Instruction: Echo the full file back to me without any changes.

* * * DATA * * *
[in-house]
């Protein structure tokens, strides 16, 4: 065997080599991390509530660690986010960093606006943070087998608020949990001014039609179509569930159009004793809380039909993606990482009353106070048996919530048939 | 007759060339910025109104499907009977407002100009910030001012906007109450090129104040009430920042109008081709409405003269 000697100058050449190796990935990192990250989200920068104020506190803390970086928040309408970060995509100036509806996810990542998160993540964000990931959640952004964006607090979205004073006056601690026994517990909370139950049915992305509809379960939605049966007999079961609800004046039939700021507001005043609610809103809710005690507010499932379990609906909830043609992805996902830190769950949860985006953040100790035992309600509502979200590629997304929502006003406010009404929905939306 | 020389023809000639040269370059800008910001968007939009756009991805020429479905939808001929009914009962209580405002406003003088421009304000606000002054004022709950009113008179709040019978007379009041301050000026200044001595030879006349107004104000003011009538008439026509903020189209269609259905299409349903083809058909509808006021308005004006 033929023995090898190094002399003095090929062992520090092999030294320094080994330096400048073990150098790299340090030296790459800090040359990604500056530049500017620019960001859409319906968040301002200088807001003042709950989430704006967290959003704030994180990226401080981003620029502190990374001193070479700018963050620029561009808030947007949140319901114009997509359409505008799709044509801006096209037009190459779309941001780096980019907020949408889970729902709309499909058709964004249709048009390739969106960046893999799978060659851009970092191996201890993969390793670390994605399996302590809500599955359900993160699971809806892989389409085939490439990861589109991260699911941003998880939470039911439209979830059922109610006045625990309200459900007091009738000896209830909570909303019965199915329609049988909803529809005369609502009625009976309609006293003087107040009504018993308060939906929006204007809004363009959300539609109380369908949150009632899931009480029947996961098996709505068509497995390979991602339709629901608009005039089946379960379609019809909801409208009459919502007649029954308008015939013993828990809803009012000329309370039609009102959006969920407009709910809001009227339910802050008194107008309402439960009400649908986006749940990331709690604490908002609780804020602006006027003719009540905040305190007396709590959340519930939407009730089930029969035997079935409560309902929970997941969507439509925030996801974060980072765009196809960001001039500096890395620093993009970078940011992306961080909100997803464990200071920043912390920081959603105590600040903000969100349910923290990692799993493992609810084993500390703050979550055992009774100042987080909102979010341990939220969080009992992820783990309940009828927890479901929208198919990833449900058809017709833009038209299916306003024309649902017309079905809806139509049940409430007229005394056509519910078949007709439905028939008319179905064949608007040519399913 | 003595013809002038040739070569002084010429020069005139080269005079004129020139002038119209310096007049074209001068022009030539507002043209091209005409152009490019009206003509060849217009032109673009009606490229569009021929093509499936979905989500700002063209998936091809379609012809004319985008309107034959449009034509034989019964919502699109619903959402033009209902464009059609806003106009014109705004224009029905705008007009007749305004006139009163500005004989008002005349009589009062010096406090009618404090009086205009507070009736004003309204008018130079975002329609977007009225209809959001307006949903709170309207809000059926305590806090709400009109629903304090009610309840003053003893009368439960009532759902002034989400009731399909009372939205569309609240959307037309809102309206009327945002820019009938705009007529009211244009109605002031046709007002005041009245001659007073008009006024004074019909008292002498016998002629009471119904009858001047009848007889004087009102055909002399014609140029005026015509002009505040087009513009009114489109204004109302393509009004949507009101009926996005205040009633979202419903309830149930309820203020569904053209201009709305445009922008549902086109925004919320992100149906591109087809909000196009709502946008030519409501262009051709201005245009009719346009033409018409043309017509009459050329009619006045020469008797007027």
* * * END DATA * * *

[in-house]
């Protein structure tokens, strides 16, 4: 065997080599991390509530660690986010960093606006943070087998608020949990001014039609179509569930159009004793809380039909993606990482009353106070048996919530048939 | 007759060339910025109104499907009977407002100009910030001012906007109450090129104040009430920042109008081709409405003269 000697100058050449190796990935990192990250989200920068104020506190803390970086928040309408970060995509100036509806996810990542998160993540964000990931959640952004964006607090979205004073006056601690026994517990909370139950049915992305509809379960939605049966007999079961609800004046039939700021507001005043609610809103809710005690507010499932379990609906909830043609992805996902830190769950949860985006953040100790035992309600509502979200590629997304929502006003406010009404929905939306 | 020389023809000639040269370059800008910001968007939009756009991805020429479905939808001929009914009962209580405002406003003088421009304000606000002054004022709950009113008179709040019978007379009041301050000026200044001595030879006349107004104000003011009538008439026509903020189209269609259905299409349903083809058909509808006021308005004006 033929023995090898190094002399003095090929062992520090092999030294320094080994330096400048073990150098790299340090030296790459800090040359990604500056530049500017620019960001859409319906968040301002200088807001003042709950989430704006967290959003704030994180990226401080981003620029502190990374001193070479700018963050620029561009808030947007949140319901114009997509359409505008799709044509801006096209037009190459779309941001780096980019907020949408889970729902709309499909058709964004249709048009390739969106960046893999799978060659851009970092191996201890993969390793670390994605399996302590809500599955359900993160699971809806892989389409085939490439990861589109991260699911941003998880939470039911439209979830059922109610006045625990309200459900007091009738000896209830909570909303019965199915329609049988909803529809005369609502009625009976309609006293003087107040009504018993308060939906929006204007809004363009959300539609109380369908949150009632899931009480029947996961098996709505068509497995390979991602339709629901608009005039089946379960379609019809909801409208009459919502007649029954308008015939013993828990809803009012000329309370039609009102959006969920407009709910809001009227339910802050008194107008309402439960009400649908986006749940990331709690604490908002609780804020602006006027003719009540905040305190007396709590959340519930939407009730089930029969035997079935409560309902929970997941969507439509925030996801974060980072765009196809960001001039500096890395620093993009970078940011992306961080909100997803464990200071920043912390920081959603105590600040903000969100349910923290990692799993493992609810084993500390703050979550055992009774100042987080909102979010341990939220969080009992992820783990309940009828927890479901929208198919990833449900058809017709833009038209299916306003024309649902017309079905809806139509049940409430007229005394056509519910078949007709439905028939008319179905064949608007040519399913 | 003595013809002038040739070569002084010429020069005139080269005079004129020139002038119209310096007049074209001068022009030539507002043209091209005409152009490019009206003509060849217009032109673009009606490229569009021929093509499936979905989500700002063209998936091809379609012809004319985008309107034959449009034509034989019964919502699109619903959402033009209902464009059609806003106009014109705004224009029905705008007009007749305004006139009163500005004989008002005349009589009062010096406090009618404090009086205009507070009736004003309204008018130079975002329609977007009225209809959001307006949903709170309207809000059926305590806090709400009109629903304090009610309840003053003893009368439960009532759902002034989400009731399909009372939205569309609240959307037309809102309206009327945002820019009938705009007529009211244009109605002031046709007002005041009245001659007073008009006024004074019909008292002498016998002629009471119904009858001047009848007889004087009102055909002399014609140029005026015509002009505040087009513009009114489109204004109302393509009004949507009101009926996005205040009633979202419903309830149930309820203020569904053209201009709305445009922008549902086109925004919320992100149906591109087809909000196009709502946008030519409501262009051709201005245009009719346009033409018409043309017509009459050329009619006045020469008797007027």